A New York Times-bestselling author presents a provocative new interpretation of The Prince
The Prince, a political treatise by the Florentine public servant and political theorist Niccolo Machiavelli, is widely regarded as the most important exploration of politics—and in particular the politics of power—ever written. In Garments of Court and Palace, Philip Bobbitt, a preeminent and original interpreter of modern statecraft, presents a vivid portrait of Machiavelli's Italy and demonstrates how The Prince articulates a new idea of government that emerged during the Renaissance. Bobbitt argues that when The Prince is read alongside the Discourses, modern readers can see clearly how Machiavelli prophesied the end of the feudal era and the birth of a recognizably modern polity. As this book shows, publication of The Prince in 1532 represents nothing less than a revolutionary moment in our understanding of the place of the law and war in the creation and maintenance of the modern state.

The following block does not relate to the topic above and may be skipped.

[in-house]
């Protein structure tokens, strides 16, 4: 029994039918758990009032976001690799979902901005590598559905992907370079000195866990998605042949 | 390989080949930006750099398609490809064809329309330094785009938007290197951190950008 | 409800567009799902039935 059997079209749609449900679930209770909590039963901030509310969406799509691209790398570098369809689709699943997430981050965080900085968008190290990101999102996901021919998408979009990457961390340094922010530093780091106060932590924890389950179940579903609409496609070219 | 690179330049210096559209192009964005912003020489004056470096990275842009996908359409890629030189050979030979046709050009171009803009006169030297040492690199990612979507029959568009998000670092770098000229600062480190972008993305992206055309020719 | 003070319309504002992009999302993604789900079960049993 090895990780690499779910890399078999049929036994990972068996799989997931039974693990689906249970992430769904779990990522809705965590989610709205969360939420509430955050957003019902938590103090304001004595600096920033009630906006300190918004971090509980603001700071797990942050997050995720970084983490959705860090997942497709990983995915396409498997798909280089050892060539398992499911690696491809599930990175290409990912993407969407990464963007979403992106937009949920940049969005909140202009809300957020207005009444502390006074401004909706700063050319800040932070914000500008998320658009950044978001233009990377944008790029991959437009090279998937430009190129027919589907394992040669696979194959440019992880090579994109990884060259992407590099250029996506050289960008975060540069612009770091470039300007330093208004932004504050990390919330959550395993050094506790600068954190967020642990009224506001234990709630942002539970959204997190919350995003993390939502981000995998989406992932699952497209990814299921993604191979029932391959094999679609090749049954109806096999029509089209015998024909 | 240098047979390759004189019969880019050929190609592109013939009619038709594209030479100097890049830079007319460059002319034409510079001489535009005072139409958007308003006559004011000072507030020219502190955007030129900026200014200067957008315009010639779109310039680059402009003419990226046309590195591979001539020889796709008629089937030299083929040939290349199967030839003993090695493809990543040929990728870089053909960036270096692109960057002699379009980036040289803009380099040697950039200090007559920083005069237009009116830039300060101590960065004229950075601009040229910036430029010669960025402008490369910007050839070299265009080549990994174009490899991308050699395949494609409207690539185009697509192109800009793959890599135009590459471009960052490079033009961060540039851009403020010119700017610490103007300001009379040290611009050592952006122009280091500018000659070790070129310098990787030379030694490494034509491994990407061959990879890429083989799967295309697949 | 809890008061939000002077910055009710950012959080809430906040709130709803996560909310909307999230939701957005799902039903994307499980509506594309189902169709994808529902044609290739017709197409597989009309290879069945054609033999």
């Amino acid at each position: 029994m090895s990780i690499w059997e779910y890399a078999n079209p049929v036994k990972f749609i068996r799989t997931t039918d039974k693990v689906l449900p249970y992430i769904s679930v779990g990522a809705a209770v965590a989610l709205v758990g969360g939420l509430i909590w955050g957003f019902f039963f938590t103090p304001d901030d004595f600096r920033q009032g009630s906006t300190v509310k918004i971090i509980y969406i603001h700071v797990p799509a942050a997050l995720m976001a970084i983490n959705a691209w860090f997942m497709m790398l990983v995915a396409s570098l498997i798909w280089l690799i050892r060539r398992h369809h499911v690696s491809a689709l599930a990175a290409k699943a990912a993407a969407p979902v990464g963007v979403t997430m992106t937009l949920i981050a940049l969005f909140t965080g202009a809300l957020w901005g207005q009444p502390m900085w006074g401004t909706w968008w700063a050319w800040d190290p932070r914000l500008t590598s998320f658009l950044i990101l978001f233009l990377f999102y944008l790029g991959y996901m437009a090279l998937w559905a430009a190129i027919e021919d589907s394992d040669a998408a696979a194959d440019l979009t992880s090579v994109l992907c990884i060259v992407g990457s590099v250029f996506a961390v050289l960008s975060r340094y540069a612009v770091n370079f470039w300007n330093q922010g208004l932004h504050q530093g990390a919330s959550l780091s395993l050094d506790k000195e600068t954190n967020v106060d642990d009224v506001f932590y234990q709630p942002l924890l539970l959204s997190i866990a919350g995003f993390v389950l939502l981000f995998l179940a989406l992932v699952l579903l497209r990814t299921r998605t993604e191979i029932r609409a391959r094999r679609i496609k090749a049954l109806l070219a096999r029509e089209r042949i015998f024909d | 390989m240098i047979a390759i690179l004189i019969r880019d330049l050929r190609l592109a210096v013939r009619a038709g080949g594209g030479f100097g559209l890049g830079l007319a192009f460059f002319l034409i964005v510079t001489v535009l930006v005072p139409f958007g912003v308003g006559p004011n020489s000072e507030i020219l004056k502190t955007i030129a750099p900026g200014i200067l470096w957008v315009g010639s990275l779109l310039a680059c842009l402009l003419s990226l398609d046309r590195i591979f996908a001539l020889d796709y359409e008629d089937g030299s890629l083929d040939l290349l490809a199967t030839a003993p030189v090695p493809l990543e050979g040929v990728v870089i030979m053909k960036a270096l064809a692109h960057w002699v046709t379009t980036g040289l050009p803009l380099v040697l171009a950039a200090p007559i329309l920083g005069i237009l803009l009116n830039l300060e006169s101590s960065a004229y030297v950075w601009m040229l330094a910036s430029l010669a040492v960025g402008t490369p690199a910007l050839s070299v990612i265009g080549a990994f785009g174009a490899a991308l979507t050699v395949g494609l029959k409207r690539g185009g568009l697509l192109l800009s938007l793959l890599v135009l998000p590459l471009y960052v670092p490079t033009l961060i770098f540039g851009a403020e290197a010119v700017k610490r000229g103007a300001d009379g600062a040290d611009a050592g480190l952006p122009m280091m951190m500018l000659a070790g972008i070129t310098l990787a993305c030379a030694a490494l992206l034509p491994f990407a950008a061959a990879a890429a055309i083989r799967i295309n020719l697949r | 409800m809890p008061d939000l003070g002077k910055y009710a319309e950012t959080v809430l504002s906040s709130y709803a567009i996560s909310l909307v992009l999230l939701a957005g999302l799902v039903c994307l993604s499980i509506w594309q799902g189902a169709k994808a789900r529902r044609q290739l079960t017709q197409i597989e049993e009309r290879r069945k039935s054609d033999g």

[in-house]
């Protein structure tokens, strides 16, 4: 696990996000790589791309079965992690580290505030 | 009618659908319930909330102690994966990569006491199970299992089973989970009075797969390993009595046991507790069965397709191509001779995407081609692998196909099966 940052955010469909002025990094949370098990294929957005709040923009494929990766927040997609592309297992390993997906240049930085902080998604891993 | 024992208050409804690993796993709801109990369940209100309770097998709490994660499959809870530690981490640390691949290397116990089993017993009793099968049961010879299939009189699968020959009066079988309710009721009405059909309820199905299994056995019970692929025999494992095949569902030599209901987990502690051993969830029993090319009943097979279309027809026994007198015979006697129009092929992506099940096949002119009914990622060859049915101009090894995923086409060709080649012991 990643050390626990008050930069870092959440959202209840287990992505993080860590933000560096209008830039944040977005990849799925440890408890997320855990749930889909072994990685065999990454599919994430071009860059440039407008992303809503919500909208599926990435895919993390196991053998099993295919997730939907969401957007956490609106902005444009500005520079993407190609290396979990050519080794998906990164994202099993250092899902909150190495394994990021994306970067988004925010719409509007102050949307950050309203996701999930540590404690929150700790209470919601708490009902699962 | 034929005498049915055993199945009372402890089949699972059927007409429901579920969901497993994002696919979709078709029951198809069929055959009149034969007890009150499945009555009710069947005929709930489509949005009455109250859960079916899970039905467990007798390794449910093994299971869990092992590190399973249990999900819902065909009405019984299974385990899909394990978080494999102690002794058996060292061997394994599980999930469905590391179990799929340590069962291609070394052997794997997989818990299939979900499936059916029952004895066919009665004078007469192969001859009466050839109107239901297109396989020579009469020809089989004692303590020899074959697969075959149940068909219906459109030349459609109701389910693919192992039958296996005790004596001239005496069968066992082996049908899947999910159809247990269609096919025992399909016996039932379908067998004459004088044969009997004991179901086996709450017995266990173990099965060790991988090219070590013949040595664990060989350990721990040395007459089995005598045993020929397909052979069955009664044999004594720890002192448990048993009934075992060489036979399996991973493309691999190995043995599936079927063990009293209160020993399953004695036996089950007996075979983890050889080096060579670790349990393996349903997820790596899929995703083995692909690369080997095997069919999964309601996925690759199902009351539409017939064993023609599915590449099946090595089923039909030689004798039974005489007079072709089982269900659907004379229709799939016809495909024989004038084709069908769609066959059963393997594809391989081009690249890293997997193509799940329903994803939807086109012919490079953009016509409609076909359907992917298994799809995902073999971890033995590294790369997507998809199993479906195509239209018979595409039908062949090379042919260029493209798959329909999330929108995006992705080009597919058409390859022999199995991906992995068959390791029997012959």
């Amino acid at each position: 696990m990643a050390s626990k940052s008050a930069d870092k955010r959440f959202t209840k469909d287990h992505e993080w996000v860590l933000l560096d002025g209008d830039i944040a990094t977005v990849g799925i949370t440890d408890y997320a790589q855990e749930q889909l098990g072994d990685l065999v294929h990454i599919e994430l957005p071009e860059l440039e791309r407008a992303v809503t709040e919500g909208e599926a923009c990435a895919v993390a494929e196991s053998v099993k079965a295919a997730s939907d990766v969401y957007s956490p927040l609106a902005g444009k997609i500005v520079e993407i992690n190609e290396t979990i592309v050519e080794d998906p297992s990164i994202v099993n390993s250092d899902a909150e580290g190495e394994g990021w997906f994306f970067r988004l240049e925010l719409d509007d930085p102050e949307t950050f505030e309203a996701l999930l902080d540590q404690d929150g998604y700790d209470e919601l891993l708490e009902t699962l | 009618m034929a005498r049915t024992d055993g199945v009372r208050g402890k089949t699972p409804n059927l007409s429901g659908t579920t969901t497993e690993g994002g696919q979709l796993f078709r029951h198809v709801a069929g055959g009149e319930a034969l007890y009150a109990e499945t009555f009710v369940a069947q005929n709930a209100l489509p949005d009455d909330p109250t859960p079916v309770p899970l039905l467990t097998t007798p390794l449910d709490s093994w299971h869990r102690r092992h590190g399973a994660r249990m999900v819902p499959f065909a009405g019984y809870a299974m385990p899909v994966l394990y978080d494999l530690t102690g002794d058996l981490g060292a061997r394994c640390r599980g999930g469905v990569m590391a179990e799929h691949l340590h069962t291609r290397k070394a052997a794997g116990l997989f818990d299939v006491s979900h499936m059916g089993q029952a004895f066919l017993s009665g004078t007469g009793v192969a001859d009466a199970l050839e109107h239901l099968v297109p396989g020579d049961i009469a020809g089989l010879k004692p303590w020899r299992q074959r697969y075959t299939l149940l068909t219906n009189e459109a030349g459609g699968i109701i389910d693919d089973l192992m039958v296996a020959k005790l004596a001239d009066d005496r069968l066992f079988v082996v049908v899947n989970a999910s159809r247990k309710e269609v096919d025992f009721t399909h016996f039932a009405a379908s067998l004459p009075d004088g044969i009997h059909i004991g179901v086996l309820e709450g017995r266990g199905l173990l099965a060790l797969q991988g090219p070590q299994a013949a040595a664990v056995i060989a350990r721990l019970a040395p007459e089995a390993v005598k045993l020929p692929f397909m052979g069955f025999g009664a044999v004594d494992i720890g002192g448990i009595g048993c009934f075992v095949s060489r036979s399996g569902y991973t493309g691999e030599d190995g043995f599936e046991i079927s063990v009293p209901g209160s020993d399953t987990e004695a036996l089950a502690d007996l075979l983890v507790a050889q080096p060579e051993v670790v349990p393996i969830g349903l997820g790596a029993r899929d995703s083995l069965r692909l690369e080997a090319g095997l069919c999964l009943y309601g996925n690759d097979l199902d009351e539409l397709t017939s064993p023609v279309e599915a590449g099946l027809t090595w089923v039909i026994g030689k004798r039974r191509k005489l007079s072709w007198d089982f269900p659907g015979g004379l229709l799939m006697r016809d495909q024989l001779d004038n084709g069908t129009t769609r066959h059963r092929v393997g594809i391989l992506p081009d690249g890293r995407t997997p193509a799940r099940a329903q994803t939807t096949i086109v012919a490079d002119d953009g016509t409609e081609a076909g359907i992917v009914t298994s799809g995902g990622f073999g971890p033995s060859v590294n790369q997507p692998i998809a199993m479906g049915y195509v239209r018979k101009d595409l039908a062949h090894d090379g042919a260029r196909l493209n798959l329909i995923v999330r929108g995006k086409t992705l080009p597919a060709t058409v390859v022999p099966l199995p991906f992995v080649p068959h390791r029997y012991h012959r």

Philip Bobbitt is the Herbert Wechsler Professor of Federal Jurisprudence at Columbia University and Senior Fellow at the University of Texas. He has served as a senior official at the White House, the State Department, and the National Security Council, in both Republican and Democratic administrations. He is a Fellow of the American Academy for Arts and Sciences and has written seminal works in constitutional theory, diplomatic history, and social choice. His book Terror and Consent was a New York Times bestseller.